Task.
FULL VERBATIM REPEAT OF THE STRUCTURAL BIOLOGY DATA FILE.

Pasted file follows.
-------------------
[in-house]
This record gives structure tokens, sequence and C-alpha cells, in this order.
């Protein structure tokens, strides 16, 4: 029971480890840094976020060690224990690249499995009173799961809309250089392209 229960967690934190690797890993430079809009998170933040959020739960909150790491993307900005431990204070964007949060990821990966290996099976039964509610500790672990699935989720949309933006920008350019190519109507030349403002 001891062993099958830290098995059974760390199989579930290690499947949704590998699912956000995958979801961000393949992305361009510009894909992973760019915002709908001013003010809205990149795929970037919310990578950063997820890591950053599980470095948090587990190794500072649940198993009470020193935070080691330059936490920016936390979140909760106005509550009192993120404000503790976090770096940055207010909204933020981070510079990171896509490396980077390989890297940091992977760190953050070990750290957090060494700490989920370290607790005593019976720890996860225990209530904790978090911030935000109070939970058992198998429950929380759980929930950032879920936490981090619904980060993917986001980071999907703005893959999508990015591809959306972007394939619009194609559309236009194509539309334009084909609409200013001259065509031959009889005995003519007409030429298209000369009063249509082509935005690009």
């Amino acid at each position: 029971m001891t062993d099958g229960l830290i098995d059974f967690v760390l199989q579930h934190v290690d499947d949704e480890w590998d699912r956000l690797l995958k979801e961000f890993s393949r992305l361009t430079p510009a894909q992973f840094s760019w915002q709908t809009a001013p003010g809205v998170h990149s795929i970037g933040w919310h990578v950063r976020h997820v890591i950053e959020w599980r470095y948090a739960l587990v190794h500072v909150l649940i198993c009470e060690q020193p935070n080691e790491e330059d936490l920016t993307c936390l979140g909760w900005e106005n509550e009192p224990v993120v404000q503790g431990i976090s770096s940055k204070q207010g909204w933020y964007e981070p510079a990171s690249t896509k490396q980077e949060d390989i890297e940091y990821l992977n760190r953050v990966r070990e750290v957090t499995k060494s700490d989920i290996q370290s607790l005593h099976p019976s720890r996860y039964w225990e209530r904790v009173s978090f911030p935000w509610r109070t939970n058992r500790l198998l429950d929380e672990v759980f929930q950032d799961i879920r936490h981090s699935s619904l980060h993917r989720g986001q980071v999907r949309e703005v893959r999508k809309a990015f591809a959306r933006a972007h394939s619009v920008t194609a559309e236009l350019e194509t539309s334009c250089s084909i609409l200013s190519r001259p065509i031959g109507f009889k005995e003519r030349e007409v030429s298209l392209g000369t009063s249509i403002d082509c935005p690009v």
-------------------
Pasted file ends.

[in-house]
This record gives structure tokens, sequence and C-alpha cells, in this order.
């Protein structure tokens, strides 16, 4: 029971480890840094976020060690224990690249499995009173799961809309250089392209 229960967690934190690797890993430079809009998170933040959020739960909150790491993307900005431990204070964007949060990821990966290996099976039964509610500790672990699935989720949309933006920008350019190519109507030349403002 001891062993099958830290098995059974760390199989579930290690499947949704590998699912956000995958979801961000393949992305361009510009894909992973760019915002709908001013003010809205990149795929970037919310990578950063997820890591950053599980470095948090587990190794500072649940198993009470020193935070080691330059936490920016936390979140909760106005509550009192993120404000503790976090770096940055207010909204933020981070510079990171896509490396980077390989890297940091992977760190953050070990750290957090060494700490989920370290607790005593019976720890996860225990209530904790978090911030935000109070939970058992198998429950929380759980929930950032879920936490981090619904980060993917986001980071999907703005893959999508990015591809959306972007394939619009194609559309236009194509539309334009084909609409200013001259065509031959009889005995003519007409030429298209000369009063249509082509935005690009």
């Amino acid at each position: 029971m001891t062993d099958g229960l830290i098995d059974f967690v760390l199989q579930h934190v290690d499947d949704e480890w590998d699912r956000l690797l995958k979801e961000f890993s393949r992305l361009t430079p510009a894909q992973f840094s760019w915002q709908t809009a001013p003010g809205v998170h990149s795929i970037g933040w919310h990578v950063r976020h997820v890591i950053e959020w599980r470095y948090a739960l587990v190794h500072v909150l649940i198993c009470e060690q020193p935070n080691e790491e330059d936490l920016t993307c936390l979140g909760w900005e106005n509550e009192p224990v993120v404000q503790g431990i976090s770096s940055k204070q207010g909204w933020y964007e981070p510079a990171s690249t896509k490396q980077e949060d390989i890297e940091y990821l992977n760190r953050v990966r070990e750290v957090t499995k060494s700490d989920i290996q370290s607790l005593h099976p019976s720890r996860y039964w225990e209530r904790v009173s978090f911030p935000w509610r109070t939970n058992r500790l198998l429950d929380e672990v759980f929930q950032d799961i879920r936490h981090s699935s619904l980060h993917r989720g986001q980071v999907r949309e703005v893959r999508k809309a990015f591809a959306r933006a972007h394939s619009v920008t194609a559309e236009l350019e194509t539309s334009c250089s084909i609409l200013s190519r001259p065509i031959g109507f009889k005995e003519r030349e007409v030429s298209l392209g000369t009063s249509i403002d082509c935005p690009v």